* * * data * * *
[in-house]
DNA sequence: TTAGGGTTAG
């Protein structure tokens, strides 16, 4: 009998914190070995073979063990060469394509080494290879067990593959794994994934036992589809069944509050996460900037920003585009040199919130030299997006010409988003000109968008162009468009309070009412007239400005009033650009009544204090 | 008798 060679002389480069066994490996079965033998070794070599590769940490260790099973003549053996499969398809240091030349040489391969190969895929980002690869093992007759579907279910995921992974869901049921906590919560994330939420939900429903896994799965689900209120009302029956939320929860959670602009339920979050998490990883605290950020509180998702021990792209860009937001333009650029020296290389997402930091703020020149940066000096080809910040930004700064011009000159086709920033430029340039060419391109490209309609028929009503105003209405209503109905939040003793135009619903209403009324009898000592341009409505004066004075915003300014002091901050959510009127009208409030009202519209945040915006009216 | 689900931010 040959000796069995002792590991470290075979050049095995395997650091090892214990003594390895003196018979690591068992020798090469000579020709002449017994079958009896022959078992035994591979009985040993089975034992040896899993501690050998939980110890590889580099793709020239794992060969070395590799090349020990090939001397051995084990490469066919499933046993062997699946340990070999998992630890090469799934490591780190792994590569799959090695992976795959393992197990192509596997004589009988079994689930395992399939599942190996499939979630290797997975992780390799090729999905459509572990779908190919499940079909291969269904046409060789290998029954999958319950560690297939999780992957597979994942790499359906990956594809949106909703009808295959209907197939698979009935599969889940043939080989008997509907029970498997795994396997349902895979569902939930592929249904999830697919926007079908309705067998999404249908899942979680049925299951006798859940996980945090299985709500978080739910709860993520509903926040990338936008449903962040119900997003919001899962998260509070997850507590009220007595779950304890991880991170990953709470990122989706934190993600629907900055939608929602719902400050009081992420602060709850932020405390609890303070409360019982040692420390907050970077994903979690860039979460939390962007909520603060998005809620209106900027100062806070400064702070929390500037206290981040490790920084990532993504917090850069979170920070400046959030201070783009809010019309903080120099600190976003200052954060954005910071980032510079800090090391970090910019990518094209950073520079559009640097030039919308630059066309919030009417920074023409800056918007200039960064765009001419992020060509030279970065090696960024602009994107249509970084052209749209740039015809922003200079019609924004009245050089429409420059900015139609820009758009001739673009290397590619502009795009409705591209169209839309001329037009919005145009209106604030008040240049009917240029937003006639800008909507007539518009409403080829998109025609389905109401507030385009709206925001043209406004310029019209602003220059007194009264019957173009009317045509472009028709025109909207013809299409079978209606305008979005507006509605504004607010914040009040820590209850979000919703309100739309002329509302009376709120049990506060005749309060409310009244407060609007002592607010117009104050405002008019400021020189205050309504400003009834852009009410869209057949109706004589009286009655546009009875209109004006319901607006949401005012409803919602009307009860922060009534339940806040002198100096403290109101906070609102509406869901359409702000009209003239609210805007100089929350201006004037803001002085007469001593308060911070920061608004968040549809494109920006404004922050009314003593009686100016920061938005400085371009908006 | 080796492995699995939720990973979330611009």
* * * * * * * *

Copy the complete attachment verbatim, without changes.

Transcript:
[in-house]
DNA sequence: TTAGGGTTAG
């Protein structure tokens, strides 16, 4: 009998914190070995073979063990060469394509080494290879067990593959794994994934036992589809069944509050996460900037920003585009040199919130030299997006010409988003000109968008162009468009309070009412007239400005009033650009009544204090 | 008798 060679002389480069066994490996079965033998070794070599590769940490260790099973003549053996499969398809240091030349040489391969190969895929980002690869093992007759579907279910995921992974869901049921906590919560994330939420939900429903896994799965689900209120009302029956939320929860959670602009339920979050998490990883605290950020509180998702021990792209860009937001333009650029020296290389997402930091703020020149940066000096080809910040930004700064011009000159086709920033430029340039060419391109490209309609028929009503105003209405209503109905939040003793135009619903209403009324009898000592341009409505004066004075915003300014002091901050959510009127009208409030009202519209945040915006009216 | 689900931010 040959000796069995002792590991470290075979050049095995395997650091090892214990003594390895003196018979690591068992020798090469000579020709002449017994079958009896022959078992035994591979009985040993089975034992040896899993501690050998939980110890590889580099793709020239794992060969070395590799090349020990090939001397051995084990490469066919499933046993062997699946340990070999998992630890090469799934490591780190792994590569799959090695992976795959393992197990192509596997004589009988079994689930395992399939599942190996499939979630290797997975992780390799090729999905459509572990779908190919499940079909291969269904046409060789290998029954999958319950560690297939999780992957597979994942790499359906990956594809949106909703009808295959209907197939698979009935599969889940043939080989008997509907029970498997795994396997349902895979569902939930592929249904999830697919926007079908309705067998999404249908899942979680049925299951006798859940996980945090299985709500978080739910709860993520509903926040990338936008449903962040119900997003919001899962998260509070997850507590009220007595779950304890991880991170990953709470990122989706934190993600629907900055939608929602719902400050009081992420602060709850932020405390609890303070409360019982040692420390907050970077994903979690860039979460939390962007909520603060998005809620209106900027100062806070400064702070929390500037206290981040490790920084990532993504917090850069979170920070400046959030201070783009809010019309903080120099600190976003200052954060954005910071980032510079800090090391970090910019990518094209950073520079559009640097030039919308630059066309919030009417920074023409800056918007200039960064765009001419992020060509030279970065090696960024602009994107249509970084052209749209740039015809922003200079019609924004009245050089429409420059900015139609820009758009001739673009290397590619502009795009409705591209169209839309001329037009919005145009209106604030008040240049009917240029937003006639800008909507007539518009409403080829998109025609389905109401507030385009709206925001043209406004310029019209602003220059007194009264019957173009009317045509472009028709025109909207013809299409079978209606305008979005507006509605504004607010914040009040820590209850979000919703309100739309002329509302009376709120049990506060005749309060409310009244407060609007002592607010117009104050405002008019400021020189205050309504400003009834852009009410869209057949109706004589009286009655546009009875209109004006319901607006949401005012409803919602009307009860922060009534339940806040002198100096403290109101906070609102509406869901359409702000009209003239609210805007100089929350201006004037803001002085007469001593308060911070920061608004968040549809494109920006404004922050009314003593009686100016920061938005400085371009908006 | 080796492995699995939720990973979330611009």